KEY FACTORS TO GO GLOBAL <ul><li>lKEA already has successful operations in the U.S., Canada, Europe, and Asia. The South Korean economy has a growth rate that can result in a profitable market to penetrate. </li></ul><ul><li>The European Union, the United States and China are the main sources of FDI. EU countries invested a combined US$ 3.1 billion in South Korea in 2003, according to the MOCIE </li></ul><ul><li>South Korea offers a more open and capitalistic philosophy, offers significant benefits to a company such as IKEA. With a population of almost 49 million, IKEA would have easy access to shoppers. The emerging low, middle class and trend toward privatization offer a target market that would definitely be interested in IKEA furniture. </li></ul><ul><li>To enter this market, IKEA has several options available and needs “to evaluate the pros and cons of” foreign direct investment through, “joint ventures, franchising, subsidiaries, or a mix of these as a mode of future involvement. </li></ul>
Marketing Mix - Price <ul><li>IKEA’s strategy is based on cost leadership. Across markets where it currently has a presence, products are sold at low prices. Prices are 30 to 50% lower than competing products. Price variations are only a result of fluctuations in exchange rates. This penetration pricing enables IKEA to gain significant market share. Low prices are a result of large-quantity purchasing, low-cost logistics. IKEA also benefits from economies of scale and healthy supplier-firm relationships. IKEA enters into long-term contracts, provides leased equipment and technical support in exchange for exclusive, low-cost manufacturing from suppliers. For new markets, IKEA should retain its price-image to maintain the brand’s positioning. </li></ul>
Marketing Mix - product <ul><li>IKEA’s value chain is unique in that customers are also suppliers and suppliers are also customers. The transactions between the supplier and IKEA and on to the customer have a value adding step in each stage. Product differentiation exists in the value-added dimension. IKEA’s consumers are treated as ‘prosumers’ with most of its products requiring assembly after purchase. But although assistance in this aspect is limited, IKEA offers options for choosing, transporting and assembling furniture. While this is well accepted in areas where IKEA now operates, it may be a point of consideration when entering new markets. Should IKEA encounter a market where DIY is not favored, IKEA may include the cost of the service to the product’s price. </li></ul>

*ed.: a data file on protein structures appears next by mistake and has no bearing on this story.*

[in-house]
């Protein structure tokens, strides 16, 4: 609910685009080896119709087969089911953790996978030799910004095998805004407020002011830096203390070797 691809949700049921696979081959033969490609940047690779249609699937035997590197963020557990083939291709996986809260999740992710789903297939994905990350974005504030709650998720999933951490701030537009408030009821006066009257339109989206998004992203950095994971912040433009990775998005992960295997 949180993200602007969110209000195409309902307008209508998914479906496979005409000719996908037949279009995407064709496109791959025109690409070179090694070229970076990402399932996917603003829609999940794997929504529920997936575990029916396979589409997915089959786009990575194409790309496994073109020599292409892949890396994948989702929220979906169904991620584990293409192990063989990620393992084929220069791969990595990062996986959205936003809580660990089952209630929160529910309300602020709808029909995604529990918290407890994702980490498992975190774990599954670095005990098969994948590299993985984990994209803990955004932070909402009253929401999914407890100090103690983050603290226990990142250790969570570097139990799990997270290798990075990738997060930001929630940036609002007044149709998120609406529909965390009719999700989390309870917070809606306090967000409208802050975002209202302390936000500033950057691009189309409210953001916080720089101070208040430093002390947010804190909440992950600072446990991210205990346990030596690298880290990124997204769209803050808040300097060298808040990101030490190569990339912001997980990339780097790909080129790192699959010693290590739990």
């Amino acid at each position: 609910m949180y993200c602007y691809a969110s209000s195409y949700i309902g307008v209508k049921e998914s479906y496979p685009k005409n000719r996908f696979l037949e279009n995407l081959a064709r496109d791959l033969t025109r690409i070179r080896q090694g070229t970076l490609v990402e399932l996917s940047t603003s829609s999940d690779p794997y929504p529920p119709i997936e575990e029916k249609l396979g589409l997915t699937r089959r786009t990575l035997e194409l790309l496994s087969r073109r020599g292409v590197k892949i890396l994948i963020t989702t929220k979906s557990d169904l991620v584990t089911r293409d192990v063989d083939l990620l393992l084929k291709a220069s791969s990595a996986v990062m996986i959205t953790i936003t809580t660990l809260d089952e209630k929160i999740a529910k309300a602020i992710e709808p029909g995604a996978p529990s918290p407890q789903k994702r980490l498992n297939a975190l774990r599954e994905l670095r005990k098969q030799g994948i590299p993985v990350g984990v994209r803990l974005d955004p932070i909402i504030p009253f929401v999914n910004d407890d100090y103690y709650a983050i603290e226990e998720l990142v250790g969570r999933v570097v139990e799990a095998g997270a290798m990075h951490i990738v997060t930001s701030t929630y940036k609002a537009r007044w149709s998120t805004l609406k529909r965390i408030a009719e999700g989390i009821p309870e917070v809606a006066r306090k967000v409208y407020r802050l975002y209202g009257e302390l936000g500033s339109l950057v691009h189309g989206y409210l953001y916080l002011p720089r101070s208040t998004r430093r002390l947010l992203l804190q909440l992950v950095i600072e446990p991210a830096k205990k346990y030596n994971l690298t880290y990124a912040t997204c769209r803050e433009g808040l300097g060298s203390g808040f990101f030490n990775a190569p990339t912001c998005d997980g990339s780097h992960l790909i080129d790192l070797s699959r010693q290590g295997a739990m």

Marketing Mix – position and promotion <ul><li>Position and Place </li></ul><ul><li>IKEA stores are located in suburban areas. This is a factor in the achievement of IKEA’s low pricing. While it may appear as a disadvantage, this fits IKEA’s target market of customers willing to transport their own purchases and requiring less assistance in assembly. </li></ul><ul><li>Promotion </li></ul><ul><li>Catalog , TV advertisement, Blog, and Web site. Advertisement is needed to make potential customers aware of store location. It was thought that lower prices and selection would do the rest-positive word-of-mouth had proven the best advertising in the most other martket. </li></ul>
Citation <ul><li>http://www.businessteacher.org.uk/business-resources/swot-analysis-database/ikea-swot-analysis/ </li></ul><ul><li>http://www.oppapers.com/essays/Ikea-Marketing-Mix-Analysis/167093 </li></ul><ul><li>IKEA’s Global Strategy : Furnishing the World. </li></ul><ul><li>https://dspace.emich.edu:8443/dspace/bitstream/1970/462/2/thes_hon_06_BynensI.pdf </li></ul><ul><li>http://wrightreports.ecnext.com/coms2/reportdesc_COMPANY_C4100ZA00 </li></ul><ul><li>http://www.worldfurnitureonline.com/showPage.php?template=reports&id=74 </li></ul><ul><li>http://www.oppapers.com/essays/Strategy-Ikea/90099 </li></ul><ul><li>http://www.ikea.com/ </li></ul><ul><li>http://en.wikipedia.org/wiki/Geography_of_South_Korea </li></ul>